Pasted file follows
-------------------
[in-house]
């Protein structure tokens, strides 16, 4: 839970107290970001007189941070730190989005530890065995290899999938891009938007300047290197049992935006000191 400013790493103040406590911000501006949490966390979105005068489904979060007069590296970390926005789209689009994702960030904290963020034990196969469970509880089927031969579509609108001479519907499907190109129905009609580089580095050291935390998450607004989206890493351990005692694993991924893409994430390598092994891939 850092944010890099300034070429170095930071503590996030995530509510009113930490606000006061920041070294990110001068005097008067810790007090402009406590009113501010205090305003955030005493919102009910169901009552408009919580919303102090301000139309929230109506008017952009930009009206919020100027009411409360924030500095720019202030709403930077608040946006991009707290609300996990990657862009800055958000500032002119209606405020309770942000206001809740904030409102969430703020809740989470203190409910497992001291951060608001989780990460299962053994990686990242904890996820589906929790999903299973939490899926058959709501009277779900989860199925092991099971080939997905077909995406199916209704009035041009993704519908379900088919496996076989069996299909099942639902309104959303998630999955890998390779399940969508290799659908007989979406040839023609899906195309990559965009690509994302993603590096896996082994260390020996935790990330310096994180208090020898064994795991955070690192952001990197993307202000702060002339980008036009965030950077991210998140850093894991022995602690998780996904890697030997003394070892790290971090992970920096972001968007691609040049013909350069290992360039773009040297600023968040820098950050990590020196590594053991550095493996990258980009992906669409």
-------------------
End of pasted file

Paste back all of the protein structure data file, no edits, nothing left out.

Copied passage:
[in-house]
């Protein structure tokens, strides 16, 4: 839970107290970001007189941070730190989005530890065995290899999938891009938007300047290197049992935006000191 400013790493103040406590911000501006949490966390979105005068489904979060007069590296970390926005789209689009994702960030904290963020034990196969469970509880089927031969579509609108001479519907499907190109129905009609580089580095050291935390998450607004989206890493351990005692694993991924893409994430390598092994891939 850092944010890099300034070429170095930071503590996030995530509510009113930490606000006061920041070294990110001068005097008067810790007090402009406590009113501010205090305003955030005493919102009910169901009552408009919580919303102090301000139309929230109506008017952009930009009206919020100027009411409360924030500095720019202030709403930077608040946006991009707290609300996990990657862009800055958000500032002119209606405020309770942000206001809740904030409102969430703020809740989470203190409910497992001291951060608001989780990460299962053994990686990242904890996820589906929790999903299973939490899926058959709501009277779900989860199925092991099971080939997905077909995406199916209704009035041009993704519908379900088919496996076989069996299909099942639902309104959303998630999955890998390779399940969508290799659908007989979406040839023609899906195309990559965009690509994302993603590096896996082994260390020996935790990330310096994180208090020898064994795991955070690192952001990197993307202000702060002339980008036009965030950077991210998140850093894991022995602690998780996904890697030997003394070892790290971090992970920096972001968007691609040049013909350069290992360039773009040297600023968040820098950050990590020196590594053991550095493996990258980009992906669409």